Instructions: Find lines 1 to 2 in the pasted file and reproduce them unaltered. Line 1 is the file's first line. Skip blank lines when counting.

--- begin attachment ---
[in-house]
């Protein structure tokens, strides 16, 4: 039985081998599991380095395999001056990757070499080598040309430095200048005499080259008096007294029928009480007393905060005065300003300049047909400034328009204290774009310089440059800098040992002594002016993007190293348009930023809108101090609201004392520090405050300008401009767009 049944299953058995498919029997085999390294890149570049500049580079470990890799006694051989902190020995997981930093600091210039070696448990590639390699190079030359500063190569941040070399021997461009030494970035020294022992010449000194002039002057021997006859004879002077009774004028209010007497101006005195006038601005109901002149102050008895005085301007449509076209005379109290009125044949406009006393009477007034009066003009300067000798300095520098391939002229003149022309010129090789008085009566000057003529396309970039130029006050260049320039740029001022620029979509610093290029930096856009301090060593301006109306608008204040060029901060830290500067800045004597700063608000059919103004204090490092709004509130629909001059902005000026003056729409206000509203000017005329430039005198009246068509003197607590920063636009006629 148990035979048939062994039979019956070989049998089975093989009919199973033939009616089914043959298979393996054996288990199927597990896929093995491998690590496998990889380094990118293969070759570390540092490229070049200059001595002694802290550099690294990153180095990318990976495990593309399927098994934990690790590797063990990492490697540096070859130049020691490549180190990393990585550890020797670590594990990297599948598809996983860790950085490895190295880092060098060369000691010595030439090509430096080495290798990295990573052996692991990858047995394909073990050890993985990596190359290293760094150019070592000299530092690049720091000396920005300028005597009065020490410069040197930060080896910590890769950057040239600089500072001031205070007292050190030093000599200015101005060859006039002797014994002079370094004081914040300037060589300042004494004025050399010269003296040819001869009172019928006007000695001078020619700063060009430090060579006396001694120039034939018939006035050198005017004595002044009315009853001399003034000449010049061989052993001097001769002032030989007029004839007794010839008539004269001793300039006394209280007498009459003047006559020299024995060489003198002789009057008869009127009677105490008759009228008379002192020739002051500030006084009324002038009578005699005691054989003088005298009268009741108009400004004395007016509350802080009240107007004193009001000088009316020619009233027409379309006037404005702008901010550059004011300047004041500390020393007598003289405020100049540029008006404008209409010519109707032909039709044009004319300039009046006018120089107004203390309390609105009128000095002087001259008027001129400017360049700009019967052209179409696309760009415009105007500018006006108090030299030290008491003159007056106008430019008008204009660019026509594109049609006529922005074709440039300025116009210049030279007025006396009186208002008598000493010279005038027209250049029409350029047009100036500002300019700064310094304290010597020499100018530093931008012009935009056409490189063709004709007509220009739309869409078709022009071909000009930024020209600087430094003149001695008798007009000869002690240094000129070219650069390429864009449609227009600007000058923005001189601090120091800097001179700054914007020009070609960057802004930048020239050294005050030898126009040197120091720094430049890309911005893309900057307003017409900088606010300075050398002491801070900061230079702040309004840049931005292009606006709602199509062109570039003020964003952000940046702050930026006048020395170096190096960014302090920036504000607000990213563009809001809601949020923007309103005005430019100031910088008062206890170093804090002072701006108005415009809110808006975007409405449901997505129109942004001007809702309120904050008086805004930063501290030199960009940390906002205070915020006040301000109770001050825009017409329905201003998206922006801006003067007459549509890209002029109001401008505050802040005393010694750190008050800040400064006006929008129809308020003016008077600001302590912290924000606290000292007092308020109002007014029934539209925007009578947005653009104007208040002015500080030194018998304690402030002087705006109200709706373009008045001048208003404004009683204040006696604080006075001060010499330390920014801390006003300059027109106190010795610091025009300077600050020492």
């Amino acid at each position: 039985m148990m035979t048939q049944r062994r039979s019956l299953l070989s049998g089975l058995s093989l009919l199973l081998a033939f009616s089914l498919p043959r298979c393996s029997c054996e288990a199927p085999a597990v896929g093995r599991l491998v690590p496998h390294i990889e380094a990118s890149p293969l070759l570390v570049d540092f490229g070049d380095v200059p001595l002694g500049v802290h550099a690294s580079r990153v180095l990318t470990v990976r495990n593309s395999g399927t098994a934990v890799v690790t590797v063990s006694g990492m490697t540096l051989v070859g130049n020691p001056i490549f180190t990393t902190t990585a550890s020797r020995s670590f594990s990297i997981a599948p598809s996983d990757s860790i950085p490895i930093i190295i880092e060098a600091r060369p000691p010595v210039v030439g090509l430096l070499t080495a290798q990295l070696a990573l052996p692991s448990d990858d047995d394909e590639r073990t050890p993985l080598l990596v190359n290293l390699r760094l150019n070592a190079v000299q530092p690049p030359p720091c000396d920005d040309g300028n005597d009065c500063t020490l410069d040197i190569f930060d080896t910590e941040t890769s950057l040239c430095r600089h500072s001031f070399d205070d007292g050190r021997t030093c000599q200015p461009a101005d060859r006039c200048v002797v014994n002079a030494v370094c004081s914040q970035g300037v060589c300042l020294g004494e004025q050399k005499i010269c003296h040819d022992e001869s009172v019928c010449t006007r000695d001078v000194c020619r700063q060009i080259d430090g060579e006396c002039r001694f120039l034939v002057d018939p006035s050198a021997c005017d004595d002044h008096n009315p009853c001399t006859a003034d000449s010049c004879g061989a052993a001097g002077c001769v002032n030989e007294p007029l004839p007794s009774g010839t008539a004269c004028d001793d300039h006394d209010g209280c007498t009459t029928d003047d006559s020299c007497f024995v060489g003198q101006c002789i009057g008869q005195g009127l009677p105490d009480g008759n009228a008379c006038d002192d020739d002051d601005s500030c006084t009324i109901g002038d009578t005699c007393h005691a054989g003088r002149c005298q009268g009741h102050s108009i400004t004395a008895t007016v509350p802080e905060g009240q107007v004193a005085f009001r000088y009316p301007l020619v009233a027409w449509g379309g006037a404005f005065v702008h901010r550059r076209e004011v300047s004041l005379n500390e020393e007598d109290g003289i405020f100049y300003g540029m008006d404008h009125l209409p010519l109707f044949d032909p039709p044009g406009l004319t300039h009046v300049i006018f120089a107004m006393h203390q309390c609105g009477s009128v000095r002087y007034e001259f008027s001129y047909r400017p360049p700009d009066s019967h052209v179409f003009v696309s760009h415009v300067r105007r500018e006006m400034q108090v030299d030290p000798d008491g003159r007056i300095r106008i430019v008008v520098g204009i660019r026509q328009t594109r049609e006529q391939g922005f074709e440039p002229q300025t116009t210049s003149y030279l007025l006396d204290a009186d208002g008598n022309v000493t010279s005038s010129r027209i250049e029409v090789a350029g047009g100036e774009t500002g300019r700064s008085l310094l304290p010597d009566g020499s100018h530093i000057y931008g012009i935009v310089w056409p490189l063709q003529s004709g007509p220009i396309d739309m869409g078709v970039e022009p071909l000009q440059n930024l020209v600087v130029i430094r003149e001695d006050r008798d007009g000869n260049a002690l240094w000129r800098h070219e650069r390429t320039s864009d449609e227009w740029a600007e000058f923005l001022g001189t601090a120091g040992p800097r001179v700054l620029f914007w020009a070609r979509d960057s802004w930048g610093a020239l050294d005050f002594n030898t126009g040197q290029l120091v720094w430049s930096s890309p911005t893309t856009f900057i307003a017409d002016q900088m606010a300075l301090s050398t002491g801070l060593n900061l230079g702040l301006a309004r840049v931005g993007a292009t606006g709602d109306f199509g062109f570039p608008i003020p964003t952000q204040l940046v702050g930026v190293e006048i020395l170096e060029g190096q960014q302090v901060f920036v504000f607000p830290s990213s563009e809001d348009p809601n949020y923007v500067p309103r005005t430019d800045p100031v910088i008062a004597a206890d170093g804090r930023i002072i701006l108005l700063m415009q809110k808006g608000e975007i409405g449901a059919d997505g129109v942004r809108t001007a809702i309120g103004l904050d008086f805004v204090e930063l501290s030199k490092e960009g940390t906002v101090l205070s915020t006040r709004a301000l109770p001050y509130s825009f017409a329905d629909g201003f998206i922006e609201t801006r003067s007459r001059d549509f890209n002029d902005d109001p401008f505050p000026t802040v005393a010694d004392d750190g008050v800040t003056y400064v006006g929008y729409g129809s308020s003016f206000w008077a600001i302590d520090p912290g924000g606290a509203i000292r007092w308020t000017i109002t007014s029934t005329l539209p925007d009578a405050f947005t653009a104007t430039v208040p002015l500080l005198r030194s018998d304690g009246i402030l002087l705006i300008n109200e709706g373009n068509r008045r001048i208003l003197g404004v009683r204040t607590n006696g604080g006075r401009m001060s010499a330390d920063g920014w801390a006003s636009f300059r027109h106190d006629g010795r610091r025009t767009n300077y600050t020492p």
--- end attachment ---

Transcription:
[in-house]
């Protein structure tokens, strides 16, 4: 039985081998599991380095395999001056990757070499080598040309430095200048005499080259008096007294029928009480007393905060005065300003300049047909400034328009204290774009310089440059800098040992002594002016993007190293348009930023809108101090609201004392520090405050300008401009767009 049944299953058995498919029997085999390294890149570049500049580079470990890799006694051989902190020995997981930093600091210039070696448990590639390699190079030359500063190569941040070399021997461009030494970035020294022992010449000194002039002057021997006859004879002077009774004028209010007497101006005195006038601005109901002149102050008895005085301007449509076209005379109290009125044949406009006393009477007034009066003009300067000798300095520098391939002229003149022309010129090789008085009566000057003529396309970039130029006050260049320039740029001022620029979509610093290029930096856009301090060593301006109306608008204040060029901060830290500067800045004597700063608000059919103004204090490092709004509130629909001059902005000026003056729409206000509203000017005329430039005198009246068509003197607590920063636009006629 148990035979048939062994039979019956070989049998089975093989009919199973033939009616089914043959298979393996054996288990199927597990896929093995491998690590496998990889380094990118293969070759570390540092490229070049200059001595002694802290550099690294990153180095990318990976495990593309399927098994934990690790590797063990990492490697540096070859130049020691490549180190990393990585550890020797670590594990990297599948598809996983860790950085490895190295880092060098060369000691010595030439090509430096080495290798990295990573052996692991990858047995394909073990050890993985990596190359290293760094150019070592000299530092690049720091000396920005300028005597009065020490410069040197930060080896910590890769950057040239600089500072001031205070007292050190030093000599200015101005060859006039002797014994002079370094004081914040300037060589300042004494004025050399010269003296040819001869009172019928006007000695001078020619700063060009430090060579006396001694120039034939018939006035050198005017004595002044009315009853001399003034000449010049061989052993001097001769002032030989007029004839007794010839008539004269001793300039006394209280007498009459003047006559020299024995060489003198002789009057008869009127009677105490008759009228008379002192020739002051500030006084009324002038009578005699005691054989003088005298009268009741108009400004004395007016509350802080009240107007004193009001000088009316020619009233027409379309006037404005702008901010550059004011300047004041500390020393007598003289405020100049540029008006404008209409010519109707032909039709044009004319300039009046006018120089107004203390309390609105009128000095002087001259008027001129400017360049700009019967052209179409696309760009415009105007500018006006108090030299030290008491003159007056106008430019008008204009660019026509594109049609006529922005074709440039300025116009210049030279007025006396009186208002008598000493010279005038027209250049029409350029047009100036500002300019700064310094304290010597020499100018530093931008012009935009056409490189063709004709007509220009739309869409078709022009071909000009930024020209600087430094003149001695008798007009000869002690240094000129070219650069390429864009449609227009600007000058923005001189601090120091800097001179700054914007020009070609960057802004930048020239050294005050030898126009040197120091720094430049890309911005893309900057307003017409900088606010300075050398002491801070900061230079702040309004840049931005292009606006709602199509062109570039003020964003952000940046702050930026006048020395170096190096960014302090920036504000607000990213563009809001809601949020923007309103005005430019100031910088008062206890170093804090002072701006108005415009809110808006975007409405449901997505129109942004001007809702309120904050008086805004930063501290030199960009940390906002205070915020006040301000109770001050825009017409329905201003998206922006801006003067007459549509890209002029109001401008505050802040005393010694750190008050800040400064006006929008129809308020003016008077600001302590912290924000606290000292007092308020109002007014029934539209925007009578947005653009104007208040002015500080030194018998304690402030002087705006109200709706373009008045001048208003404004009683204040006696604080006075001060010499330390920014801390006003300059027109106190010795610091025009300077600050020492």